Drug and alcohol services across the world have the shared experience that the first response to a drug use crisis is to meet people where they are at. It is listening to the issues, empathising that in most instances the drug is the prop that keeps them going.  We cannot simply get rid of the prop, without first addressing what is causing them pain. This is why offering a regulated substitute that will not risk further health problems is critical. In effect the substitute creates breathing time to reflect and ideally deal with the underlying issues. Some problems can be resolve by listening, by creating community and development of self-worth. Providing training, access to work and developing independence is often key. A person who can be supported in such a way may not need further treatment and a substitution reduction programme may be sufficient for them to live the life they choose. What is critical to such a person is that they have access to rapid treatment as soon as the need is recognised, so their personal situation is not damaged by being caught up with risky behaviour and exposure to further trauma in terms of sourcing street drugs, which can cause serious trauma and potentially exposure to the criminal justice system, which will further complicate their needs.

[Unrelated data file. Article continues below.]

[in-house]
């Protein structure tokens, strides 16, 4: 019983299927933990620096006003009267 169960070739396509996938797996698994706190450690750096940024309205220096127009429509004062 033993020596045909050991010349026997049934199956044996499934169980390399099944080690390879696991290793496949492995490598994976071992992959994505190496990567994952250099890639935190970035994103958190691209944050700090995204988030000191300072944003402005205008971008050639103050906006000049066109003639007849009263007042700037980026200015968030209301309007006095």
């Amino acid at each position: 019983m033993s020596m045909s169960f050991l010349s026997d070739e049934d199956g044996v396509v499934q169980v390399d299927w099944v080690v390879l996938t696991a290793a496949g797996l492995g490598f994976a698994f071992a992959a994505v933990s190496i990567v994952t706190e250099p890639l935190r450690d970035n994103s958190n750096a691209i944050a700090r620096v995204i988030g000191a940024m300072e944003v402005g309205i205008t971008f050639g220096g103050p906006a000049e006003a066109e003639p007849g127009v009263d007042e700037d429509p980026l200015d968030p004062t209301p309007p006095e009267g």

There are those who have more complex issues, but who still aspire to be free of the illicit drugs they are taking. The trauma, the long-term addiction plus current challenging circumstances such as housing or health conditions means that community services can only help some of those with complex needs to a limited extent. The need for residential support therefore is essential. The sad reality though is that the options for this are very limited unless the individual concerned has very deep pockets. The cost of a detox service is very high and therefore only a very small minority can access it. It is cruel when society makes it clear it wants and expects people to become drug free, but for too many that can only happen in a prison cell or a psychiatric unit. The failure to provide the financial resources needed to invest in making people well is simply unacceptable. Of course, a detox is only the medical care needed to cease a physical dependence on a substance, and there needs rehabilitation centres which support people over a longer period when they are in a supportive environment to tackle the issues that have led them to self-medicate in the first place.